This article was originally published in The Notebook. In August 2020, The Notebook became Chalkbeat Philadelphia.
Gov. Tom Corbett nominated Philadelphia attorney and longtime education activist Pedro Ramos to the School Reform Commission on June 16. If confirmed, Ramos, a Democrat, will assume the seat vacated by Republican David Girard-diCarlo, who resigned in February.
Two other vacancies opened when Chair Robert Archie and Commissioner Johnny Irizarry, appointees of Mayor Nutter, stepped down on September 19.
Ramos would serve until 2014. A confirmation vote by the state Senate is expected in October.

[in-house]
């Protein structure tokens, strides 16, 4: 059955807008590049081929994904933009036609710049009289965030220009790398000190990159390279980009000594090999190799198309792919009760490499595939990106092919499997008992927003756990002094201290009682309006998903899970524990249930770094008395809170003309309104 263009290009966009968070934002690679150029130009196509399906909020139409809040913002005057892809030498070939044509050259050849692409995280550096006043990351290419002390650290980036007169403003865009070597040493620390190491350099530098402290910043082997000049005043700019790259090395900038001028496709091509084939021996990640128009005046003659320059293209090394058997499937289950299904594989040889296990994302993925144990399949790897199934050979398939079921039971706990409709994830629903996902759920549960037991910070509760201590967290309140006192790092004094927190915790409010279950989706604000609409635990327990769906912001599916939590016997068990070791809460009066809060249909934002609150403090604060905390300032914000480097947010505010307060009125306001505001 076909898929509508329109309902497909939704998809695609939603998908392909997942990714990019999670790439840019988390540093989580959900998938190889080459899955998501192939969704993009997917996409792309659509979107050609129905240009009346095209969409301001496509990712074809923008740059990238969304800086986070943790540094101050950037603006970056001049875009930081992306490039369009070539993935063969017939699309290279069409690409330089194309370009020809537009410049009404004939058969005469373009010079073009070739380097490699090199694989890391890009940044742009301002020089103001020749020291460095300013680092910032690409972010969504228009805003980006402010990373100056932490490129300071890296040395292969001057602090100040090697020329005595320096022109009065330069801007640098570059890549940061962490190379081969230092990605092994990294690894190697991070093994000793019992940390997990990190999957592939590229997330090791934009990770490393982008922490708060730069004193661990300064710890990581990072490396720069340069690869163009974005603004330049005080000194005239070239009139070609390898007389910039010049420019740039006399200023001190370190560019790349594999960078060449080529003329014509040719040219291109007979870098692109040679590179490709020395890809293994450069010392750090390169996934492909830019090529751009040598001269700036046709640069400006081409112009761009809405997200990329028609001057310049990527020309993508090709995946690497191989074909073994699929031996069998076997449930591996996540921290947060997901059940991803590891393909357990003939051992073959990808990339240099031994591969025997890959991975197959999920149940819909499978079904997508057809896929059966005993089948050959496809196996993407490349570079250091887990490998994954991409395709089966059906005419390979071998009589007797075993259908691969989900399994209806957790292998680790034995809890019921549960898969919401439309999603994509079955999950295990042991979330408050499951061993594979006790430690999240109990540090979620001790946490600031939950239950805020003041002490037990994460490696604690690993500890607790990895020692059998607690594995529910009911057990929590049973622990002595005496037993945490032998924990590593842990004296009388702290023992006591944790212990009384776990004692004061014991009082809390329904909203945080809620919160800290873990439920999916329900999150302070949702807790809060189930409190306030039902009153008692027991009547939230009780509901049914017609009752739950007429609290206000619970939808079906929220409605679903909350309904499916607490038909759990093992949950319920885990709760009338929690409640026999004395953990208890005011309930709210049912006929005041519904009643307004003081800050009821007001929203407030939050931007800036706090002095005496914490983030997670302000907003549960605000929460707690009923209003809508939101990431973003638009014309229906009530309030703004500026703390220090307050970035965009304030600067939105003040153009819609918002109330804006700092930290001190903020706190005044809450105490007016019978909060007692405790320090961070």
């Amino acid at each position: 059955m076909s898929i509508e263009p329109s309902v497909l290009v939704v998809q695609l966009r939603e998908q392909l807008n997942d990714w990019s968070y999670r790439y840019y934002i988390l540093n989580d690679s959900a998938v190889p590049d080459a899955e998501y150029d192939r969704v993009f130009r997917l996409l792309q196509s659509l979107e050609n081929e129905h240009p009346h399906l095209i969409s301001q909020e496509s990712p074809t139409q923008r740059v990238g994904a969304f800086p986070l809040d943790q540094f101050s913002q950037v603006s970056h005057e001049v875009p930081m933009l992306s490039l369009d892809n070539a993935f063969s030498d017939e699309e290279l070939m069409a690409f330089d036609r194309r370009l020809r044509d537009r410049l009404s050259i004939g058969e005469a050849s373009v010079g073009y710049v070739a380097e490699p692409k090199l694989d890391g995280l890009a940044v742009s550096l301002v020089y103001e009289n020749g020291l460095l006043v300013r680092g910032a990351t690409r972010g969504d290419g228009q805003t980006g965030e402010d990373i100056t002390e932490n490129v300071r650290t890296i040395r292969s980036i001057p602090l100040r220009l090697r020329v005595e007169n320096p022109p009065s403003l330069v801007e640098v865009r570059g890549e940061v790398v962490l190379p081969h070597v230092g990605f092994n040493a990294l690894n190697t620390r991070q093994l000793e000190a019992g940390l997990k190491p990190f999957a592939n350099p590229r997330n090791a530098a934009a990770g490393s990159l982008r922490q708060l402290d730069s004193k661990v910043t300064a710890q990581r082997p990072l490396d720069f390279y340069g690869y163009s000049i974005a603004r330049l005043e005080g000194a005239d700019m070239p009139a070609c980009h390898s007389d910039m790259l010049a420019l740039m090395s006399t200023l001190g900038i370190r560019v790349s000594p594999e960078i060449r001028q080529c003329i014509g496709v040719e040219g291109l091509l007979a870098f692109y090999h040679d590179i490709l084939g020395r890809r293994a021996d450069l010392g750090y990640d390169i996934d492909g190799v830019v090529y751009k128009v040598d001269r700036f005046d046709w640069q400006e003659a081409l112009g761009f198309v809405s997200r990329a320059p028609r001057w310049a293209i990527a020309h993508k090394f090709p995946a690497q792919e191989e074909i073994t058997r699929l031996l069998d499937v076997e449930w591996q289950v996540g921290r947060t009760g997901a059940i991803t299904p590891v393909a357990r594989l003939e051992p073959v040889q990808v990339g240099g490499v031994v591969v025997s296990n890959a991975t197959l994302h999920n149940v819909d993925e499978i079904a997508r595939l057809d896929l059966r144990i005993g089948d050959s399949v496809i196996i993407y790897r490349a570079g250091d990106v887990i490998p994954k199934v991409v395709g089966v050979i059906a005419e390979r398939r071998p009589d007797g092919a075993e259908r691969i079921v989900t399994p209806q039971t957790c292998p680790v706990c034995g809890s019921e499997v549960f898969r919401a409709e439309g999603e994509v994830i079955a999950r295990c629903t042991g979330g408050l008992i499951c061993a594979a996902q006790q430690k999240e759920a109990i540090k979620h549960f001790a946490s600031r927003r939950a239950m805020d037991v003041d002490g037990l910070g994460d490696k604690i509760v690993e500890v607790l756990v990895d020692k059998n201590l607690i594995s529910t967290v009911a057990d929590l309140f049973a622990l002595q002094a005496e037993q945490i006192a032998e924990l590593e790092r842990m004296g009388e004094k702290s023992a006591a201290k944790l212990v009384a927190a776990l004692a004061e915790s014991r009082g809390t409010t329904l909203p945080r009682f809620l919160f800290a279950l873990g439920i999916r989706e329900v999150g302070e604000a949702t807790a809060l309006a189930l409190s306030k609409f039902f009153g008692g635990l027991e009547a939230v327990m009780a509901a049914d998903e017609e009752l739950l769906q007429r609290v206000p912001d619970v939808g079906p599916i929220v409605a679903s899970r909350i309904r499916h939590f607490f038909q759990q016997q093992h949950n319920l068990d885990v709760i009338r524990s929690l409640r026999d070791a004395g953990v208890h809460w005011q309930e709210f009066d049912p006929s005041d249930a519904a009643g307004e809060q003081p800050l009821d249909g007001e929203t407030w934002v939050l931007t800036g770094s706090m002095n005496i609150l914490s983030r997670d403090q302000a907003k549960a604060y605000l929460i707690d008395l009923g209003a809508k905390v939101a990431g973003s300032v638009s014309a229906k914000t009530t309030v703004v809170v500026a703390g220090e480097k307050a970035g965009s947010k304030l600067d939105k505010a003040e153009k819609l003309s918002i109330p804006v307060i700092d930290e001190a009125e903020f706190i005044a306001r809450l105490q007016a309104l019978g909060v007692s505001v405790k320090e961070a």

Meanwhile, there has been a growing debate about whether the SRC has outlived its usefulness.
A group of Pennsylvania Senate Democrats is pushing for legislation to replace the SRC with a nine-member elected board. Earlier, in May, state Rep. Louise Bishop introduced a bill in the Assembly to abolish the SRC. One month later, state Rep. Angel Cruz proposed a referendum for voters to decide if the SRC should be replaced with an elected school board.
Ramos said there is value in having state oversight because it "has resulted in increased funding, some additional flexibility and willingness to try different things in the School District that weren’t tried before."
A 1983 graduate of Central High School, Ramos served on the Board of Education from 1995 to 2001. As board president during his last two years, he oversaw that body up to its dissolution in favor of the SRC.
He said part of what’s essential to the SRC’s ability to function well is a need for candor, especially around the issue of budgets. "I think when it comes to District finances, you need to be very transparent," Ramos said.